Saturday October 20, 2018

Milliblog Weeklies – OCT21.2018

Posted by Karthik

Milliblog Weeklies – India’s only multilingual, weekly new music playlist. Week 44:
On Apple Music | On Saavn | On YouTube
19 songs, this week, after a break! The good news is that YouTube has all 19 songs! Saavn and Apple Music have 12 each – they are missing the 4 songs from Coke Studio Pakistan, the 2 from Baazaar (Times Music needs to up its game) and the one song from the Malayalam film Drama (Satyam Audios was anyway always terrible with streaming platforms).

A note on the songs in the playlist.


Polaroid (Jonas Blue, Liam Payne, Lennon Stella): Guy James Robin, better known by his stage name Jonas Blue, has been scoring a lot of good collaborations recently – I See Love, from Hotel Transylvania 3: Summer Vacation featuring Joe Jonas and Rise, featuring Jack & Jack, to name just two. This new song, featuring Liam Payne and Lennon Stella, is instantly catchy and upbeat!

Saayaali (Adanga Maru, Tamil): Sam’s energetic melody and the singers (Sathya Prakash and Chinmayi) help this song immensely. Interesting to see Sam writing a lot of his songs himself, offering a package deal of music and lyrics! The ‘Kan ketkum kanaa
Nenjukul vinaa’ lines that end suddenly with a short word match nicely with its anupallavi equivalents, ‘Thevaigal ver illai, Naangalum vazhnthida’; ‘Anbinil vazhgirom…’.

Kodi Mangani (Party, Tamil): The song is an oh-so-obvious attempt to recreate the Ilayaraja of the 80s and Premgi Amaren succeeds largely in that attempt. The lyrics (by Gangai Amaren) hint at the 80s style nudge-wink sexuality with the ‘kani’ rhyme. The music, background and interludes, offer a spectacular recreation of what we now know as Raja-style! While S.P.Balasubrahmanyam sounds his usual fantastic self, oddly Chithra sounds a bit out of place.

Ayya (Seethakaathi, Tamil): Govind Vasantha suddenly seems unstoppable! After 96, here’s an incredibly promising song from Seethakaathi! The lyrics by Thiagarajan Kumararaja, in pure Tamil, are goose-bumps inducing, while Vijay Prakash’s vocals are, as usual, fantastic! The overlaying of ‘Aadhavanai Kaiyaal Maraippaan Evan’ chorus with the ‘Ayya’ call-out, in particular, is phenomenal.

En Mizhi Poovil (Dakini, Malayalam): Rahul Raj, who produced some good tunes for B.Tech and Hey Jude earlier this year, is back. En Mizhi is early-Rahman style, with an expansive musical backdrop and riding on the singers (Harishankar K.S. and Amrita Jayakumar) talent. Harishankar, in particular, is very good!

Mulla (Job Kurian, Malayalam): An ode to the good old jasmine! Job’s new song from his Hope Project is a pleasant and highly tuneful song that is right up his alley, and that includes his fantastic singing.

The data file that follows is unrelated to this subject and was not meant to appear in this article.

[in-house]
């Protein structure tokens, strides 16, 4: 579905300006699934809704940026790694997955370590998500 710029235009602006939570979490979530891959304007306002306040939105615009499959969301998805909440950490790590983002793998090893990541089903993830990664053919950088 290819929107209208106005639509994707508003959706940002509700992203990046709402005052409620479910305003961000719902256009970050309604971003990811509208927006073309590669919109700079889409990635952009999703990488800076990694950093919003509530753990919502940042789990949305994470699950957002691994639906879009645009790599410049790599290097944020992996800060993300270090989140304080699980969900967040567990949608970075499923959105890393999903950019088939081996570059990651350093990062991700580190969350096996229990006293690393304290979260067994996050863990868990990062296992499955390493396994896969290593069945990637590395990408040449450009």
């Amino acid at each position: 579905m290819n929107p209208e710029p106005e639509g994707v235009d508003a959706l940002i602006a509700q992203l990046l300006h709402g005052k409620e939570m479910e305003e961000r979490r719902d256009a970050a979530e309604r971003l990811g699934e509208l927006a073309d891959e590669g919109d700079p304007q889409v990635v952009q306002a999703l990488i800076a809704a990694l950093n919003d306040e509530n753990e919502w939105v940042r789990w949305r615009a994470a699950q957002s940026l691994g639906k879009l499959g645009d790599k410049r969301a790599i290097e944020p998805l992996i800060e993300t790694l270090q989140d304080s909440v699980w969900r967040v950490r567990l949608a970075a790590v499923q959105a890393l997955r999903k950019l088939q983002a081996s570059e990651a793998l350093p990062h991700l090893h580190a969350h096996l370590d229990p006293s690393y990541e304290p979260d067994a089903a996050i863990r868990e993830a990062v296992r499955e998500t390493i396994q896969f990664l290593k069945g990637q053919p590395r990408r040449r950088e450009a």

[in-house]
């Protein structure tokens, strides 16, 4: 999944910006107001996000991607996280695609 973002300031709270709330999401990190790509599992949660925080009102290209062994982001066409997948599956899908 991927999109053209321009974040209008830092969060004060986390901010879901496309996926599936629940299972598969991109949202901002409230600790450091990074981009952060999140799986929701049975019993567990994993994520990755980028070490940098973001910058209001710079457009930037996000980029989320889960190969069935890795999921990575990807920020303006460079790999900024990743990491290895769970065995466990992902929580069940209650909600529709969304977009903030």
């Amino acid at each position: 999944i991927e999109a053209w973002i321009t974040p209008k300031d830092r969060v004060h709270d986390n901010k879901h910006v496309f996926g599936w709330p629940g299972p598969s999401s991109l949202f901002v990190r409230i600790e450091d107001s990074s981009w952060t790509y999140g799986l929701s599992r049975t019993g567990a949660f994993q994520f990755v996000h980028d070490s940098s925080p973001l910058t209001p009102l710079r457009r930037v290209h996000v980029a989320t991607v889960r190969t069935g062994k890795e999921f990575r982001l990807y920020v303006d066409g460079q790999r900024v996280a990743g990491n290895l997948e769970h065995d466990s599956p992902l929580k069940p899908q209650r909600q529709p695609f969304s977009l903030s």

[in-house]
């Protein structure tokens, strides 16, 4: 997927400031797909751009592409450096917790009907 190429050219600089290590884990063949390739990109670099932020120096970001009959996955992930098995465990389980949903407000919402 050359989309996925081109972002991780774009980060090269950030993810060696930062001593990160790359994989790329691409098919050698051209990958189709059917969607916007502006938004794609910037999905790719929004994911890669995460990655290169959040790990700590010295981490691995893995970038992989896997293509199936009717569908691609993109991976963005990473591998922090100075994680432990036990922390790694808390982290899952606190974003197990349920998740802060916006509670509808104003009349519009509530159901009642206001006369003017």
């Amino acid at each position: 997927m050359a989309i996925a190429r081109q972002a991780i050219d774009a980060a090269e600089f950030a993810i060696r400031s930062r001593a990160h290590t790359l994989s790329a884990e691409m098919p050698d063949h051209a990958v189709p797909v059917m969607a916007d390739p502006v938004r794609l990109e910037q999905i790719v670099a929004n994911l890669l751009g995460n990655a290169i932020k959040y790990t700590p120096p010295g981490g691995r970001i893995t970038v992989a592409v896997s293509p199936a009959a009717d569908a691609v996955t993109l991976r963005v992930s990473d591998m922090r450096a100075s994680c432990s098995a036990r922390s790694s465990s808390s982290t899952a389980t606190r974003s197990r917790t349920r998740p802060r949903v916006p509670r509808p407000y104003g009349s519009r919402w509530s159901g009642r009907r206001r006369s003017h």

Pandaarand (Drama, Malayalam): Mohanlal puts his limited singing skills to fairly good use in Pandaarand, backed by Vinu Thomas’ simple, hummable tune. The singing skids off at places, but the music, along with Vivekanandan’s violin in the first interlude, keeps things likeable.

Peddha Peddha Kallathoti (Hello Guru Prema Kosame, Telugu): The one song that worked for me in Devi’s new soundtrack. Yazin Nizar’s charming vocals and Devi’s breezy tune work in perfect unison.

Undiporaadhey (Hushaaru, Telugu): Radhan’s tune is getting as predictable as Sid Sriram’s singing, but the song has charm, undoubtedly.

Title song (Savyasachi, Telugu): MM Keeravaani’s tune and background are straight out of his Baahubali repertoire, though it seems awkward that all that power and force in the music (and in the chorus featuring 15 singers) no less will be used on a mortal hero playing superhero, unlike the mythical valour of Baahubali that somehow made it fitting.

Mirza Ve (Marudhar Express, Hindi): Jeet Gannguli’s melody shines with the jaunty rhythm and the nice tune handled very well by Sonu Nigam. Asees Kaur’s other version is a nice contrast, with its understated rhythms and tone.

Kem Cho & Adhura Lafz (Baazaar, Hindi): Gujarati is the flavor of the season, with so many songs coming in recent times in Hindi films (Love Yatri, Mitron etc.). Kem Cho, sung by Ikka and Jyotica Tangri and composed by Tanishk Bagchi, is right up Tanishk’s alley. It’s catchy, with a funky and corny hook. Adhura Lafz, composed by Sohail Sen, is straight out of the Shankar-Ehsaan-Loy playbook! It’s sung by Rahat Fateh Ali Khan (along with Pratibha Singh Baghel), to add to that effect.

Nirmohiya (Nihira ft. Rhythm Shaw, Indipop): The composition, a beautifully flowing melody by Nihira Joshi-Deshpande seems perfect for her wonderful singing, getting all the nuances right. Rhythm Shaw’s acoustic guitar, being the core background instrument, works like a parallel voice, enhancing the song.

Jind Mahiya (Coke Studio Pakistan, Season 11, Episode 7): Shuja Haider’s Habibi-spouting Middle Eastern melody has a lovely groove that is very appealing. His singing adds to that effortlessly.

Apna Gham (Coke Studio Pakistan, Season 11, Episode 8): A frothy pop melody that, for some reason, sounded more like a Tamil film song to me, in its structure! Bilal’s composition is easy on the ear, and the singing, by Bilal and Mishal Khawaja, props the song very well.

Ko Ko Korina & Dildar Sadqay (Coke Studio Season 11, Episode 9): Ahad Raza Mir and Momina Mustehsan offer a swinging throwback to the past with Ko Ko Korina. It’s quite unlike any other song in Coke Studio Pakistan this year and more like a classic 60s Indian film song where this genre was used quite often. In Dildar Sadqay, composed by Jawad Ahmad, and sung by himself and debutant Elizabeth Rai, I was particularly impressed with the backing vocals/chorus, featuring Mehr Qadir, Shahab Hussain, Wajiha Naqvi. The song is catchy Punjabi pop, but the backing vocals, with its lively support, made the song all the more enjoyable!

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